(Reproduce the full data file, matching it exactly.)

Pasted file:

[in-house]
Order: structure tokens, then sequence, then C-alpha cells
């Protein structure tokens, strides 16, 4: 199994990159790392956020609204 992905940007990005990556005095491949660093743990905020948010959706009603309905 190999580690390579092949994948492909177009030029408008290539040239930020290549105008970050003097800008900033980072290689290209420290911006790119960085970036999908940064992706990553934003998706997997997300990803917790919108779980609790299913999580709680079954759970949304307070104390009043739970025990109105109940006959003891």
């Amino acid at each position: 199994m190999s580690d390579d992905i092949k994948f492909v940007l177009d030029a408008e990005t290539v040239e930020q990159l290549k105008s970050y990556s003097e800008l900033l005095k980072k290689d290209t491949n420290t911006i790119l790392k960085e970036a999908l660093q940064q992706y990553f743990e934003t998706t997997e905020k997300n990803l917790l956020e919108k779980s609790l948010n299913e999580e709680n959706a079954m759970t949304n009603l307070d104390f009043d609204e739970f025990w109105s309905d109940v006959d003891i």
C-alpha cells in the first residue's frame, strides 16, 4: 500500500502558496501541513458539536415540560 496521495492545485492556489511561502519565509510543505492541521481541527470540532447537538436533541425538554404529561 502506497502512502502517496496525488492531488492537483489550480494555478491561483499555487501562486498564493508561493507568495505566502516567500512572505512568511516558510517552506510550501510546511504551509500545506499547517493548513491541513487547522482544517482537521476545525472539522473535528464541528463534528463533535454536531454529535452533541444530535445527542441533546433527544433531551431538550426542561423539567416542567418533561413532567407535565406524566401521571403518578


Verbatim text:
[in-house]
Order: structure tokens, then sequence, then C-alpha cells
């Protein structure tokens, strides 16, 4: 199994990159790392956020609204 992905940007990005990556005095491949660093743990905020948010959706009603309905 190999580690390579092949994948492909177009030029408008290539040239930020290549105008970050003097800008900033980072290689290209420290911006790119960085970036999908940064992706990553934003998706997997997300990803917790919108779980609790299913999580709680079954759970949304307070104390009043739970025990109105109940006959003891």
């Amino acid at each position: 199994m190999s580690d390579d992905i092949k994948f492909v940007l177009d030029a408008e990005t290539v040239e930020q990159l290549k105008s970050y990556s003097e800008l900033l005095k980072k290689d290209t491949n420290t911006i790119l790392k960085e970036a999908l660093q940064q992706y990553f743990e934003t998706t997997e905020k997300n990803l917790l956020e919108k779980s609790l948010n299913e999580e709680n959706a079954m759970t949304n009603l307070d104390f009043d609204e739970f025990w109105s309905d109940v006959d003891i």
C-alpha cells in the first residue's frame, strides 16, 4: 500500500502558496501541513458539536415540560 496521495492545485492556489511561502519565509510543505492541521481541527470540532447537538436533541425538554404529561 502506497502512502502517496496525488492531488492537483489550480494555478491561483499555487501562486498564493508561493507568495505566502516567500512572505512568511516558510517552506510550501510546511504551509500545506499547517493548513491541513487547522482544517482537521476545525472539522473535528464541528463534528463533535454536531454529535452533541444530535445527542441533546433527544433531551431538550426542561423539567416542567418533561413532567407535565406524566401521571403518578